The other overwrite patterns actually produced results as low as 36.08% (+/- 0.24). Being that the distribution is based on a binomial choice, the chance of guessing the prior value is 50%. That is, if you toss a coin, you have a 50% chance of correctly choosing the value. In many instances, using a MFM to determine the prior value written to the hard drive was less successful than a simple coin toss.

The purpose of this paper was a categorical settlement to the controversy surrounding the misconceptions involving the belief that data can be recovered following a wipe procedure. This study has demonstrated that correctly wiped data cannot reasonably be retrieved even if it is of a small size or found only over small parts of the hard drive. Not even with the use of a MFM or other known methods. The belief that a tool can be developed to retrieve gigabytes or terabytes of information from a wiped drive is in error.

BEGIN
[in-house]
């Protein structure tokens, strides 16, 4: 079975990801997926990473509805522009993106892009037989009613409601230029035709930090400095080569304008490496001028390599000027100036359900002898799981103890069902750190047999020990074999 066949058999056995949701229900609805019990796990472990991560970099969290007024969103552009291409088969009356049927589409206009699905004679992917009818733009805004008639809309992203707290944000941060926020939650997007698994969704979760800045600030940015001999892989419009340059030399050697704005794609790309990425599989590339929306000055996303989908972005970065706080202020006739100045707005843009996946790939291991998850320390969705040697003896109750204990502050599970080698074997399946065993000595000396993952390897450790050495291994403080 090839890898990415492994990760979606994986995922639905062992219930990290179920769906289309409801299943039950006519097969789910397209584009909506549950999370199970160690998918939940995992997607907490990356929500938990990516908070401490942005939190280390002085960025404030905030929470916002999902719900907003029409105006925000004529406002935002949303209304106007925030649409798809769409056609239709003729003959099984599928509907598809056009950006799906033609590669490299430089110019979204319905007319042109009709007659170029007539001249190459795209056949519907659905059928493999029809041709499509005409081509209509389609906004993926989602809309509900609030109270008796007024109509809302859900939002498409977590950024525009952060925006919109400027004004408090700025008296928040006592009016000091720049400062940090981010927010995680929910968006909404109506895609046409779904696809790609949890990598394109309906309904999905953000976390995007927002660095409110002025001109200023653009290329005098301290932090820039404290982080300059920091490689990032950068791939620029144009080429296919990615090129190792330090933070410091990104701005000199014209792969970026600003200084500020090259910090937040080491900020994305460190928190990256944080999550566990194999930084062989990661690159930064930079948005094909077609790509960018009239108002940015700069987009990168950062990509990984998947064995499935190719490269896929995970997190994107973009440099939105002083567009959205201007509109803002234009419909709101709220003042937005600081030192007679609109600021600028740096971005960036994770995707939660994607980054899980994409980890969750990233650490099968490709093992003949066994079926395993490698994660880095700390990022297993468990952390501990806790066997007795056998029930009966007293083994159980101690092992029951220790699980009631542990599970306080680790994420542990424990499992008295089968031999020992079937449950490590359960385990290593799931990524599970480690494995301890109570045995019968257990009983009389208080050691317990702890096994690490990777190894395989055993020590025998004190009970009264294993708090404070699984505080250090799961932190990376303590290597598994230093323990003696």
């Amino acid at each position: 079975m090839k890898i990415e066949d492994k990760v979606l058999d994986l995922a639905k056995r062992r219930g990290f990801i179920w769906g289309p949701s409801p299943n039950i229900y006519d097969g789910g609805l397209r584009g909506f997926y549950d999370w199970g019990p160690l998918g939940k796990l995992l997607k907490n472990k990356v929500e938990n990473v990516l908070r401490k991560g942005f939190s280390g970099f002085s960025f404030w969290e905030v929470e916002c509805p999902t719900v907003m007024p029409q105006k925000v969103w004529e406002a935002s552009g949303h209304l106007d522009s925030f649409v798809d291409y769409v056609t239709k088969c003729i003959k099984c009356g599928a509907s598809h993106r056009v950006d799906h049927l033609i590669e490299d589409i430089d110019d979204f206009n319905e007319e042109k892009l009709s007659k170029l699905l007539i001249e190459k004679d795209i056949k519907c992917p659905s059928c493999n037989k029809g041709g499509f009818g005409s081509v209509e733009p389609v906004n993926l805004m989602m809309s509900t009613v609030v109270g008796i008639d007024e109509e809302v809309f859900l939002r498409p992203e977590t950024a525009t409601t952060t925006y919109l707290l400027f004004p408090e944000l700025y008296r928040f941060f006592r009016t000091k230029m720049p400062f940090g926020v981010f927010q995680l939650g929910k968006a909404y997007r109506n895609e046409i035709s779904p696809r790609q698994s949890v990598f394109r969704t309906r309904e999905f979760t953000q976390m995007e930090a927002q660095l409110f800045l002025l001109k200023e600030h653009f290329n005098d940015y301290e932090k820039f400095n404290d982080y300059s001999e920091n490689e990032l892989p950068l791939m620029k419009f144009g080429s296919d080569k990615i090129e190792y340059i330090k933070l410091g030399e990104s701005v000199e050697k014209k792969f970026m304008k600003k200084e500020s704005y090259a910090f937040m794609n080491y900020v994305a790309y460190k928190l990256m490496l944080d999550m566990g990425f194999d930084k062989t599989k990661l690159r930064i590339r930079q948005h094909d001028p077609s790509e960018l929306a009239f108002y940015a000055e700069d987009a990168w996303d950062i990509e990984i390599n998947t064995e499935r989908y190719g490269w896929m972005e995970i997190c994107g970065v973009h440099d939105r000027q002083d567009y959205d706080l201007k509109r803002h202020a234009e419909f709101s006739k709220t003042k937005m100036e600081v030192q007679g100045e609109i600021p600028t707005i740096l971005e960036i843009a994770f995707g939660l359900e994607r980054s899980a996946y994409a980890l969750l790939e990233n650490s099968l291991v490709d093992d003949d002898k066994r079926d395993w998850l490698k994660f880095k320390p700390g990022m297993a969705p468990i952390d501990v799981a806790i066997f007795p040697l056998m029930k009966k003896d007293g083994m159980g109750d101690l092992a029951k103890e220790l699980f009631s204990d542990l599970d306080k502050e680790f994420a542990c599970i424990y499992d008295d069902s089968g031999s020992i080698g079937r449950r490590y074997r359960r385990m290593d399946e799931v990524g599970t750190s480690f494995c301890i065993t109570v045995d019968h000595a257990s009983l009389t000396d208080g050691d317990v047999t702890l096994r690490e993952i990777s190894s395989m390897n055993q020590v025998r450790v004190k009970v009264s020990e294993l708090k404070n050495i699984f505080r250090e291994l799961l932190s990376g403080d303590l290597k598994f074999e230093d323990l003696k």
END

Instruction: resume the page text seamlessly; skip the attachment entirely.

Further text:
Although there is a good chance of recovery for any individual bit from a drive, the chances of recovery of any amount of data from a drive using an electron microscope are negligible. Even speculating on the possible recovery of an old drive, there is no likelihood that any data would be recoverable from the drive. The forensic recovery of data using electron microscopy is infeasible. This was true both on old drives and has become more difficult over time. Further, there is a need for the data to have been written and then wiped on a raw unused drive for there to be any hope of any level of recovery even at the bit level, which does not reflect real situations. It is unlikely that a recovered drive will have not been used for a period of time and the interaction of defragmentation, file copies and general use that overwrites data areas negates any chance of data recovery. The fallacy that data can be forensically recovered using an electron microscope or related means needs to be put to rest.